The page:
Number of the day: non-medical benefits

A new study predicts significant growth for benefits such as paid family medical leave and disability insurance. What that means for HR leaders.
By: | November 18, 2021

An increased demand from employees, combined with a fierce competition for top talent, will drive non-medical workplace benefits—such as paid family medical leave, life insurance, disability insurance and wellness programs—to grow 20% by 2026, according to new research released this week. The data comes from LIMRA and EY, which surveyed employers and workers, and interviewed workplace brokers and benefits administration and technology providers to explore the different perspectives on the current and future state of the U.S. workforce benefits market.

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What it means for HR leaders

The ongoing pandemic and the tight labor market—which is driving employees to leave their jobs in droves—is dramatically influencing the benefits market. While the onset of COVID-19 had several organizations step up their efforts to help employees—with COVID-19 medical leave, childcare benefits, mental health help and more—employees’ benefits expectations and appreciation continue to grow more than 18 months into the pandemic. Now, employees are demanding more options from their employers, which is driving organizations to continue to make changes to their benefits packages.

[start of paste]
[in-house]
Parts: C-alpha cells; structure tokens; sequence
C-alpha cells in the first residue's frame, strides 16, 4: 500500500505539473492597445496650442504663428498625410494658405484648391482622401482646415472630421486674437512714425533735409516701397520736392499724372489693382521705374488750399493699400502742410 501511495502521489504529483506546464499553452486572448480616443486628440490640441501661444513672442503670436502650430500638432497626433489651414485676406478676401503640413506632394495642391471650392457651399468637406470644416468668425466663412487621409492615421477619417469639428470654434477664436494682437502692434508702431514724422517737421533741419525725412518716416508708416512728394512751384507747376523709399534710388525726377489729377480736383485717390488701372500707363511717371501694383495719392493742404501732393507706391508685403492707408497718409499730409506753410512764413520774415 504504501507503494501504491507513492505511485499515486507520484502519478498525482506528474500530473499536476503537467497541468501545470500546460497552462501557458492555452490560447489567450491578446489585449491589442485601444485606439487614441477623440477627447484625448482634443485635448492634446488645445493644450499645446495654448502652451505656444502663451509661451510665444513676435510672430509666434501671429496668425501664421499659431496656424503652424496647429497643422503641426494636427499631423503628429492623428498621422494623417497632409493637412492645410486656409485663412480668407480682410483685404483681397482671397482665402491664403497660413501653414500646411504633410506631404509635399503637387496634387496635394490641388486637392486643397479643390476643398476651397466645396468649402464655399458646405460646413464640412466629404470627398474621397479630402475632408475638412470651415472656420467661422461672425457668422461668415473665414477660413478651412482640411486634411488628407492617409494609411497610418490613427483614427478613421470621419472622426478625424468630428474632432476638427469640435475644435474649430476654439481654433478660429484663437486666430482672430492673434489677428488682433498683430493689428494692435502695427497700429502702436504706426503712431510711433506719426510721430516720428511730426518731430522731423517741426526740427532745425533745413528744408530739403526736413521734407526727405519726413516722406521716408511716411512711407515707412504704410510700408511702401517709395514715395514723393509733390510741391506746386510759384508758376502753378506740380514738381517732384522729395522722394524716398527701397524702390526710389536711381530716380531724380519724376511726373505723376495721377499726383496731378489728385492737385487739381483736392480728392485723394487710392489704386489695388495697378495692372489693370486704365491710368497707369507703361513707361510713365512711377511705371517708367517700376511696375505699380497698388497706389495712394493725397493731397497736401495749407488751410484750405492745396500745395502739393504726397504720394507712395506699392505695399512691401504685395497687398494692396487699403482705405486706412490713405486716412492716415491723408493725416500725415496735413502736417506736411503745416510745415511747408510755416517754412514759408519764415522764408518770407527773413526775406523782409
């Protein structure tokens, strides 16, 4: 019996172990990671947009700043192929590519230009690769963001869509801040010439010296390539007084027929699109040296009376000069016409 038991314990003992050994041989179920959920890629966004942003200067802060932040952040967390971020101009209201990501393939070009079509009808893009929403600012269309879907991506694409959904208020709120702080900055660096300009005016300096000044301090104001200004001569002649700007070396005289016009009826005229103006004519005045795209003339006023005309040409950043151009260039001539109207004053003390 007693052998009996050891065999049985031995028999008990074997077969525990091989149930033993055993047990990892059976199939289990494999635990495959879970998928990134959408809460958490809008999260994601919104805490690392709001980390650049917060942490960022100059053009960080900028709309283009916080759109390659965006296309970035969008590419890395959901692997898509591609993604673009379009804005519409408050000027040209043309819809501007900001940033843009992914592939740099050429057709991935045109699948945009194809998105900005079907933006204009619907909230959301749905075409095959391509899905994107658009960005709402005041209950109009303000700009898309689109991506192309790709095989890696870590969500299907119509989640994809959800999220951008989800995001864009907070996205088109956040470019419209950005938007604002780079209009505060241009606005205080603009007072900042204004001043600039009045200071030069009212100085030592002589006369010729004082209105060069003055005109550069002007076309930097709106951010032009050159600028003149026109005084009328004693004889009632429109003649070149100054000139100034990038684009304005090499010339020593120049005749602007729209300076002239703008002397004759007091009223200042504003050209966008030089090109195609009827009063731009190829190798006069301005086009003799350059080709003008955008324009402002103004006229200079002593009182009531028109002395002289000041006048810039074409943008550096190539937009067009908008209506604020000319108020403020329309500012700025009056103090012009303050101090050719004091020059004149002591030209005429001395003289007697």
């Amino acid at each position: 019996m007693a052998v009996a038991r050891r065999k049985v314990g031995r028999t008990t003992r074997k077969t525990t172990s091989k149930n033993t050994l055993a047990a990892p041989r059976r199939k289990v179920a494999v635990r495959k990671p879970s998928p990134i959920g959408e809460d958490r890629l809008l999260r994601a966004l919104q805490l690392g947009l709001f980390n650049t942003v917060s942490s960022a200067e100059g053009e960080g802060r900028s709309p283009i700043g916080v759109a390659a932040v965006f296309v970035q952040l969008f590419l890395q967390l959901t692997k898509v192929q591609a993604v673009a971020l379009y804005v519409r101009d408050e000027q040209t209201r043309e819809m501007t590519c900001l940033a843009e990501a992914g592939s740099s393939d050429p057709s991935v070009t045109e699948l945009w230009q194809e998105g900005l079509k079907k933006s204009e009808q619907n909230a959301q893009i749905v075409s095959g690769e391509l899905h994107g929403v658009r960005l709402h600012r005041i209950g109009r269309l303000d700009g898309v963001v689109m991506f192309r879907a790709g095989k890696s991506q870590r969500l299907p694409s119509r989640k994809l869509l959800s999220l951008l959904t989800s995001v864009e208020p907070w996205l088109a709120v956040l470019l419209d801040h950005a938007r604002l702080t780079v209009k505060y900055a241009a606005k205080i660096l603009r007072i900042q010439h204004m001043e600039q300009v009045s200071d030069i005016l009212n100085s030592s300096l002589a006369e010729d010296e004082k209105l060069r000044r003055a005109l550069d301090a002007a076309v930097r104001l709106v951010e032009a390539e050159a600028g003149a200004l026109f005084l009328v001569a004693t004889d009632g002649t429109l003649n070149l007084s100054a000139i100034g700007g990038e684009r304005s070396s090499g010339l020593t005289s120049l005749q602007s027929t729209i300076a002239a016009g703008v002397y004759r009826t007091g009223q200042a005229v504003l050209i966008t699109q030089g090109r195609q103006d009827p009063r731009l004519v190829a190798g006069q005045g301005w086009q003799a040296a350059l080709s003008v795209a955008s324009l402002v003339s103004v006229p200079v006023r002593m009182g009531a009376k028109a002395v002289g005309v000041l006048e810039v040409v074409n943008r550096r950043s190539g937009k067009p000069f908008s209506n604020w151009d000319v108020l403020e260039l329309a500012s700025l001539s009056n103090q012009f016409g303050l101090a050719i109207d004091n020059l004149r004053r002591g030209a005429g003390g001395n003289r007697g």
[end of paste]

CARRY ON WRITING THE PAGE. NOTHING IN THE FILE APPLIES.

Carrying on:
The LIMRA and EY survey finds three-quarters of employers (76%) believe their employees will expect a wider variety of benefits options in the future. The research also finds that employees have a greater appreciation for their insurance benefits: One-third of all employees—and nearly half of millennials—say their insurance benefits are more valuable to them since COVID-19. Paid medical leave (48%), life insurance (44%) and long-term disability insurance (36%) were among the top benefits employees said they were extremely or very interested in having their employer offer.

This data reiterates that HR leaders will likely need to enhance their benefits offerings to hold on to workers.

“Employers see benefits as a necessary tool to be able to compete in the war for talent,” says Patrick Leary, corporate vice president and head of LIMRA Workplace Benefits Research. “Despite 54% of employers reporting a decrease in revenue in the last year, the vast majority are not planning to cut back on benefits and almost half are considering offering a customized menu of benefits to help attract and retain talent.”

Kathryn Mayer is HRE’s benefits editor and chair of the Health & Benefits Leadership Conference. She has covered benefits for the better part of a decade, and her stories have won multiple awards, including a Jesse H. Neal Award and honors from the American Society of Business Publication Editors and the National Federation of Press Women. She holds bachelor’s and master’s degrees from the University of Denver. She can be reached at kmayer@lrp.com.